Those wishing to run photography workshops in the park must obtain a “Commercial Use Authorization,” and each group is limited to 12 photographers. But what’s unusual about this year’s regulations is the sweeping ban on tripods across all of the park’s trails (monopods, however, are allowed).
Fstoppers reports that the park has had some restrictions on the use of tripods since 2016, but they were still permitted on certain trails and in select areas of the park. As of 2018, there are now no areas where they are permitted except paved parking areas and pullouts.
The ban is apparently to prevent photographers from getting in the way of the “general visiting public” in the park.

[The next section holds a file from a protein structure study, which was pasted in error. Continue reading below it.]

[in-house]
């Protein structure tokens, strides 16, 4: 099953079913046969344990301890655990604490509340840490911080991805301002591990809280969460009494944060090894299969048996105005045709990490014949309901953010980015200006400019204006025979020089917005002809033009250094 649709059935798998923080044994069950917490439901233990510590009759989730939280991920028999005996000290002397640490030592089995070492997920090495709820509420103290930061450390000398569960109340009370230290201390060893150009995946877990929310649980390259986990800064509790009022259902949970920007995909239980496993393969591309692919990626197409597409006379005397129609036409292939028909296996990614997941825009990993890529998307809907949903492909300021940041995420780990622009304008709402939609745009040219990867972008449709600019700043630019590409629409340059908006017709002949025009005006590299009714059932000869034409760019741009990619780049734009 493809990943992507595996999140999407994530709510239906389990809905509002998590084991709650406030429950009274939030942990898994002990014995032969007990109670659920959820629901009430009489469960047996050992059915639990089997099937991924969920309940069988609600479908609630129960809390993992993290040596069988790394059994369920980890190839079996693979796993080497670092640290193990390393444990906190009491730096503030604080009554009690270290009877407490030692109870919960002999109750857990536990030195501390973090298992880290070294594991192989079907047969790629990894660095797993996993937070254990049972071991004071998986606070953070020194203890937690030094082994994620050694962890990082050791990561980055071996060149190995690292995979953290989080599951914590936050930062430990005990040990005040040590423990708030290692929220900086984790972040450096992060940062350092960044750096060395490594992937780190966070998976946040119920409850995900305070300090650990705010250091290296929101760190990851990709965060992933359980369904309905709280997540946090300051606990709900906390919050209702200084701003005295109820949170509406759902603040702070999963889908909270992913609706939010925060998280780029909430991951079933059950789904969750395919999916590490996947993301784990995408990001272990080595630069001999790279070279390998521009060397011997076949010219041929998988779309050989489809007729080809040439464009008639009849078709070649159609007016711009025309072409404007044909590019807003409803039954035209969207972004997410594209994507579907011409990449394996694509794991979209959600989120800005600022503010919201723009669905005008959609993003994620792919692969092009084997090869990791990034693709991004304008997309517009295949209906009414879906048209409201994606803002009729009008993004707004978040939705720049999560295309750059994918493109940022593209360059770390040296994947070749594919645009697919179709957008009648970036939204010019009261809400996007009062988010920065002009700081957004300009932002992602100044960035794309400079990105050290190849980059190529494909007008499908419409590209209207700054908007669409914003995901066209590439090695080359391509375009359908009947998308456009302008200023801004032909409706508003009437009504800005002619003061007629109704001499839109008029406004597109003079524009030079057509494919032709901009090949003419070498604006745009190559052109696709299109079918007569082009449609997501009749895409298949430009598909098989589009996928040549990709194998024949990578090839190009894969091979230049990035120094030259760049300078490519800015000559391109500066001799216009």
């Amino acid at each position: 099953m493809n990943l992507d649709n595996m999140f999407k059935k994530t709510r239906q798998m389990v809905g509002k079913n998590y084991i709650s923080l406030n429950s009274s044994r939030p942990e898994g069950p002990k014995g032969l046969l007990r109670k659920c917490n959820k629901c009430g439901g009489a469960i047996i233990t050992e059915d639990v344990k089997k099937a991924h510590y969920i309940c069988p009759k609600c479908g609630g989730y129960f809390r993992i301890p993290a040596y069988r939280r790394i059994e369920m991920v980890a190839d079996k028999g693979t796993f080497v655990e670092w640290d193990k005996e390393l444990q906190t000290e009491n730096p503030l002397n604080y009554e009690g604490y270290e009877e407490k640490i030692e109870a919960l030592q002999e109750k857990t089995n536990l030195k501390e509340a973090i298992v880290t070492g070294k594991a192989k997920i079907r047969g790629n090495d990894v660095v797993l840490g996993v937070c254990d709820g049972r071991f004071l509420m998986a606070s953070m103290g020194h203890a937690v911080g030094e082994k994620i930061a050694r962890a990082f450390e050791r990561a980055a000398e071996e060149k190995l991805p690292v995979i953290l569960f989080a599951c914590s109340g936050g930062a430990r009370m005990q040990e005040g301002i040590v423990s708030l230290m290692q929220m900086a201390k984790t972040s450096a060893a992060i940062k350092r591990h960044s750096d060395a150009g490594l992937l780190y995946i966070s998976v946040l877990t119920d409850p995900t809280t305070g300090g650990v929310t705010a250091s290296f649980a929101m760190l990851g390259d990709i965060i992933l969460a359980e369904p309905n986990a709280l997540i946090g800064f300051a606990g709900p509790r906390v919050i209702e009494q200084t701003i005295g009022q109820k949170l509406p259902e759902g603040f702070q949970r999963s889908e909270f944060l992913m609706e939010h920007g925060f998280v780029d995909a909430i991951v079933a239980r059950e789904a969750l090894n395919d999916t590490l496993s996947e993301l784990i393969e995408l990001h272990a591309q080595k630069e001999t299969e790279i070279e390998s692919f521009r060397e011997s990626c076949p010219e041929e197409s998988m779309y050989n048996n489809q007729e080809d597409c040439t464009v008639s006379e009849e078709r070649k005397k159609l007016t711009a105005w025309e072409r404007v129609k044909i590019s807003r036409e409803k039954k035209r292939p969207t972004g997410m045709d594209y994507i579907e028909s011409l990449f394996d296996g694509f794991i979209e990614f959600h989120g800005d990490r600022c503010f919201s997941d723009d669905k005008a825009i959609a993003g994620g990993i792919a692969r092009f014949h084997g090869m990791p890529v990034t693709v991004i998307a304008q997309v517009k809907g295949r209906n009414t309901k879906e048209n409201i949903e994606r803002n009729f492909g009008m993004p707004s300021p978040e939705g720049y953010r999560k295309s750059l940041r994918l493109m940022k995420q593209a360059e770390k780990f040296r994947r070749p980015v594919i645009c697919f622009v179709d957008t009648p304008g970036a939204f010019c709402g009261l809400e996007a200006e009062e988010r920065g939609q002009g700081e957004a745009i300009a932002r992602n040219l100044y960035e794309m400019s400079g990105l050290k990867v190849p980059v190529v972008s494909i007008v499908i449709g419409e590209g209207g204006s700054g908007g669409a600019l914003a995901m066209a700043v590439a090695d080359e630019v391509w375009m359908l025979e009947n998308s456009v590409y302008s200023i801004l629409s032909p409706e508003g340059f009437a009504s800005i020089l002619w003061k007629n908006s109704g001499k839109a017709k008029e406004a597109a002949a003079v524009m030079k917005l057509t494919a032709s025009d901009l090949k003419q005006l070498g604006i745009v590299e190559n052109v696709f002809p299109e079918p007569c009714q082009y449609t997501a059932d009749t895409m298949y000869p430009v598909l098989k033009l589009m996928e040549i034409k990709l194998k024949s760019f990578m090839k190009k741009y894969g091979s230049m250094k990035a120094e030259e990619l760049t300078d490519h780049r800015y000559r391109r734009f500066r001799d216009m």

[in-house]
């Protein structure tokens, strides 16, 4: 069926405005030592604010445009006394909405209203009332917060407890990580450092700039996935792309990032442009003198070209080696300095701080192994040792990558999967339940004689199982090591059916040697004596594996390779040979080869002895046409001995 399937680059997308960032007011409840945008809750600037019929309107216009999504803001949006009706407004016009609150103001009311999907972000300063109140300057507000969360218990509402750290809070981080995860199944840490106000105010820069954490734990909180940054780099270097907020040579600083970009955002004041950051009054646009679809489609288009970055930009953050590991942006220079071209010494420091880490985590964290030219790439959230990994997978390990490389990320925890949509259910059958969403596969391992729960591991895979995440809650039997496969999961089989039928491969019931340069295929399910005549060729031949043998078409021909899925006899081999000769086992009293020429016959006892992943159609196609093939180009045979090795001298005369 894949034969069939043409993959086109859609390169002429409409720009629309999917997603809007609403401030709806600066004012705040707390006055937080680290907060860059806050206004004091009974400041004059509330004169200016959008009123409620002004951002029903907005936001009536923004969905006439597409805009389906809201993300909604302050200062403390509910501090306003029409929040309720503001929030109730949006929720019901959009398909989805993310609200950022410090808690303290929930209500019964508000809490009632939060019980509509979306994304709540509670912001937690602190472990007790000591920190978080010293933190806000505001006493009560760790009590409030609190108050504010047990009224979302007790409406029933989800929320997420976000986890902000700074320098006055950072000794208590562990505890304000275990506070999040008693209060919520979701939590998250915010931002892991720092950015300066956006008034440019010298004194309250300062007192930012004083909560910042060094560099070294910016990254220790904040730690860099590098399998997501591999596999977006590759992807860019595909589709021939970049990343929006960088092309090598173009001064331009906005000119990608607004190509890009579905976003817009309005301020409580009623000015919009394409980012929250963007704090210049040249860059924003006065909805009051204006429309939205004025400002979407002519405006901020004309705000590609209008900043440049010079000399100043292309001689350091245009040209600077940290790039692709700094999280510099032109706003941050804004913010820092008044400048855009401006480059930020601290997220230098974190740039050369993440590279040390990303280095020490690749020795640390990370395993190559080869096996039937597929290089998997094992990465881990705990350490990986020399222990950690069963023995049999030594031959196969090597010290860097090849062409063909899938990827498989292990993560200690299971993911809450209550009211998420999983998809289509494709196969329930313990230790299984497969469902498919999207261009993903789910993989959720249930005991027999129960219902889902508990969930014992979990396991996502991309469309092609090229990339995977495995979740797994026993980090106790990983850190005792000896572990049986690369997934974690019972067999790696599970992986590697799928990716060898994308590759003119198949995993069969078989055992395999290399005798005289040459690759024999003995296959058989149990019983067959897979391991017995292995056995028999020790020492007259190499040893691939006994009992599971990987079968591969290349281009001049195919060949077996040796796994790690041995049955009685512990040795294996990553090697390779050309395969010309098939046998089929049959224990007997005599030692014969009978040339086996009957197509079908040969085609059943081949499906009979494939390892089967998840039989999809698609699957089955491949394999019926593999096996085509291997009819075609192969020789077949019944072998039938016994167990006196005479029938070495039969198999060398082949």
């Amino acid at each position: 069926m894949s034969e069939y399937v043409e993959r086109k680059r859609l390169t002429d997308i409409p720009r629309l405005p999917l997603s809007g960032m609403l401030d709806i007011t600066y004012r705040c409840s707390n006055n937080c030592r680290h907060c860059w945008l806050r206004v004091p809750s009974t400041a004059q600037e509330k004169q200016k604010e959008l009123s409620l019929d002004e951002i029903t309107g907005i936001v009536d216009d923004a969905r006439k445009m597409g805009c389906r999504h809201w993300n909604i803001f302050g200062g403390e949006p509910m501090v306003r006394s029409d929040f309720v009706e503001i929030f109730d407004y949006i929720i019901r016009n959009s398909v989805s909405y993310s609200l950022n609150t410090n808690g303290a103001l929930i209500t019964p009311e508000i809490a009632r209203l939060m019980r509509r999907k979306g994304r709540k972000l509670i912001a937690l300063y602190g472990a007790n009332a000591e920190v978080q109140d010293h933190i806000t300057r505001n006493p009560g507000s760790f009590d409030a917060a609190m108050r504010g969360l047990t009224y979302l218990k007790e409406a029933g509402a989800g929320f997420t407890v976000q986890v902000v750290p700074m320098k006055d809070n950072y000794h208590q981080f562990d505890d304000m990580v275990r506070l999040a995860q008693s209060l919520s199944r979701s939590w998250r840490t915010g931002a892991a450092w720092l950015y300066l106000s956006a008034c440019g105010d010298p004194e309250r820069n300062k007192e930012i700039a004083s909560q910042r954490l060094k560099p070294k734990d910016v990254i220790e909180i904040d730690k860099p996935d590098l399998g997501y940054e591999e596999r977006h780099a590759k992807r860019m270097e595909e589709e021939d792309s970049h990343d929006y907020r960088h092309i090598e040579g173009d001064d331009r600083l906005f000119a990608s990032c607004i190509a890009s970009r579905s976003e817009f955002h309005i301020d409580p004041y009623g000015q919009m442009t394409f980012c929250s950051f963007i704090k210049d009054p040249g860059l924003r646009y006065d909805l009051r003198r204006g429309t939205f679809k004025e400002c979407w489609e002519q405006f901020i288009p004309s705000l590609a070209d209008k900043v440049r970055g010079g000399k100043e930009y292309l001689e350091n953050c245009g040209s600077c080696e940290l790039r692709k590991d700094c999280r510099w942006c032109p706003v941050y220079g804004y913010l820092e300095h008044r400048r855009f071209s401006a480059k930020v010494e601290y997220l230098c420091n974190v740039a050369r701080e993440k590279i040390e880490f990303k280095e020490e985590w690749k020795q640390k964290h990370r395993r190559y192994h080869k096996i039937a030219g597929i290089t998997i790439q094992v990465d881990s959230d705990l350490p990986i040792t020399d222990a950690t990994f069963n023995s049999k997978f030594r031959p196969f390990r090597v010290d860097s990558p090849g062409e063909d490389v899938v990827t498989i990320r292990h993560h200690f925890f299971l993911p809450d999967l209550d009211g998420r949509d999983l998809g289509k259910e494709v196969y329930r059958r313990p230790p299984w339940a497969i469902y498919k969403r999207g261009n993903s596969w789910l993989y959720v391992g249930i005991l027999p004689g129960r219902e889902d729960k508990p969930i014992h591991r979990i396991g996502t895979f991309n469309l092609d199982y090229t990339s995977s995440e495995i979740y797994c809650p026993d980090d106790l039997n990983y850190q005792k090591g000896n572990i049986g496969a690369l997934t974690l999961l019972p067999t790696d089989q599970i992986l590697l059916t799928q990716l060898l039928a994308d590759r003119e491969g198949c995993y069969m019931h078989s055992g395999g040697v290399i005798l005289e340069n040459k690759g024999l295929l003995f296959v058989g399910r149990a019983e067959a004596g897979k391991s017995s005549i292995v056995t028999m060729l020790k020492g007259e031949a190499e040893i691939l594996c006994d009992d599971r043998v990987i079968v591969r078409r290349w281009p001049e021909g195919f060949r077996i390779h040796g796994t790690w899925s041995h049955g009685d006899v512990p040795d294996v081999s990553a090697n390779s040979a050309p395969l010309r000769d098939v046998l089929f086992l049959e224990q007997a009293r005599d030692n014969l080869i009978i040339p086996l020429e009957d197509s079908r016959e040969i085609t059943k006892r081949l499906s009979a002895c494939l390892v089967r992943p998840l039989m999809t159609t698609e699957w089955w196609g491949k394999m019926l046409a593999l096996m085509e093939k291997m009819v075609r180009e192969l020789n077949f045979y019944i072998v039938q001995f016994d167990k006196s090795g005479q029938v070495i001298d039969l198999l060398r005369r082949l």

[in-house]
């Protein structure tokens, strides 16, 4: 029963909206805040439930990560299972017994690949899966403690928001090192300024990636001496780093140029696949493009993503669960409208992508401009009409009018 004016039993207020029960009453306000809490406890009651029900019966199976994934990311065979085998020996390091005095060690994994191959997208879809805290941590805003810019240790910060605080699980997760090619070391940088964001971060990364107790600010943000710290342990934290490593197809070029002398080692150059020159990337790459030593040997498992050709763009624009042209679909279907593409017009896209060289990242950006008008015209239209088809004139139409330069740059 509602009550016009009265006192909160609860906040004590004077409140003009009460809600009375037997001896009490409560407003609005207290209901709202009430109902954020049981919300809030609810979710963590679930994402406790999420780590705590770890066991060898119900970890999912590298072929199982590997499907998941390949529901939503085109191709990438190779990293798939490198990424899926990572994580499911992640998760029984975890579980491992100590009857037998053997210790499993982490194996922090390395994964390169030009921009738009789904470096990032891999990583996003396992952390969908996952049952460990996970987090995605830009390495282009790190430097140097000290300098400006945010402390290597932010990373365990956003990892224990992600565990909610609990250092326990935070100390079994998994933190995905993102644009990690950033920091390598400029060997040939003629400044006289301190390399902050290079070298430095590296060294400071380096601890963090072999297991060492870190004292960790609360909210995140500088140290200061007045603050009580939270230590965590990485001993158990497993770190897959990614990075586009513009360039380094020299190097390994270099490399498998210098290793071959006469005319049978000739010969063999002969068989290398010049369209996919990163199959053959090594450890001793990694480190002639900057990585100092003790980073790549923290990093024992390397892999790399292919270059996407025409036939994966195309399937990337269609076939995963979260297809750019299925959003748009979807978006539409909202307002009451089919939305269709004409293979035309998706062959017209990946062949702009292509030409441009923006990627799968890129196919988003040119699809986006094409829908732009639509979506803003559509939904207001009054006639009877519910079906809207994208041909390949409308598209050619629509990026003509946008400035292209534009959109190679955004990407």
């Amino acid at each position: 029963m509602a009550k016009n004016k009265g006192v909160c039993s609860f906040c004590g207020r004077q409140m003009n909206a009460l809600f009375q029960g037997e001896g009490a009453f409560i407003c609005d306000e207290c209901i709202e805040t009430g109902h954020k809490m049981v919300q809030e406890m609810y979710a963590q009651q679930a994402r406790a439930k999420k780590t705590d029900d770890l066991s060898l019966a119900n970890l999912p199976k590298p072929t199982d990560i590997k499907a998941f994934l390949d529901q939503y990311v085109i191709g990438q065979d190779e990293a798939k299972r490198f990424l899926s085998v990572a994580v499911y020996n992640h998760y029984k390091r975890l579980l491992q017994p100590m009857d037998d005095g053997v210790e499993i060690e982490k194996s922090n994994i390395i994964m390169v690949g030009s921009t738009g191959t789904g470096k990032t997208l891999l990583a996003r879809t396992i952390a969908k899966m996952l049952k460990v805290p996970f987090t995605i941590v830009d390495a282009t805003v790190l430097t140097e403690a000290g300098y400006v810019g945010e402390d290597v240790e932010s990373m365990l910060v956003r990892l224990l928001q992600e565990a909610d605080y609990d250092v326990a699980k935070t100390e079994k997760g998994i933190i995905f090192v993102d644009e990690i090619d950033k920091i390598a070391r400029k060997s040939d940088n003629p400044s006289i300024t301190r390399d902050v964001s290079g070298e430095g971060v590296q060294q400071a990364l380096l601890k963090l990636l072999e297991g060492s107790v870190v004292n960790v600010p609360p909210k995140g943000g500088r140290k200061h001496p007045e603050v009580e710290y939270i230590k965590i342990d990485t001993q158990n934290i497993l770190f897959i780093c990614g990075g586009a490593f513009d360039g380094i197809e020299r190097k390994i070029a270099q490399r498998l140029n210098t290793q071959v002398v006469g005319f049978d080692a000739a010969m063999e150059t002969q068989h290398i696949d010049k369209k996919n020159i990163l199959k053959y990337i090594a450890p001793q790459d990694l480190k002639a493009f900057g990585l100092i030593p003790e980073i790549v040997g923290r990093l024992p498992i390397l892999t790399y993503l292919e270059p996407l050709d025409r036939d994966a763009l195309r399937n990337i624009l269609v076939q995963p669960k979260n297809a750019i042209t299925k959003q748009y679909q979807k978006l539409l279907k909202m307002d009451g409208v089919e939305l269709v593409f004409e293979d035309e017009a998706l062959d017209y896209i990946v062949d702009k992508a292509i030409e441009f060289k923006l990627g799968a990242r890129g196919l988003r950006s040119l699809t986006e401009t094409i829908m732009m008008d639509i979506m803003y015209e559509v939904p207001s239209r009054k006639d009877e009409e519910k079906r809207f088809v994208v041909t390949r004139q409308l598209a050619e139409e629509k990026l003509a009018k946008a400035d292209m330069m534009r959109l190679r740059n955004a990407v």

“Permittees are responsible for the conduct of their clients and must advise clients to stay on trails, walk single file, and allow the public to pass,” the new regulations state.
You can read the new rules in full here:
The banning of tripods could be a big hindrance to landscape photographers due to how invaluable tripods are in shooting tack-sharp photos of the great outdoors. The lack of a three-legged support also means exploring more creative photographic options will be harder. Things like long exposures, panoramas, and HDR photos may be much more difficult to shoot, and nighttime photography workshops themselves are banned due to the restriction:
“Since nighttime photography requires the use of tripods and tripods are not authorized on park trails, nighttime photography is not authorized on park trails,” the policy states.
Do keep in mind, though, that the new guidelines don’t apply to you if you’re a hobbyist photographer visiting Zion National Park — it’s only a restriction on photography in a commercial capacity and in the context of a photo workshop.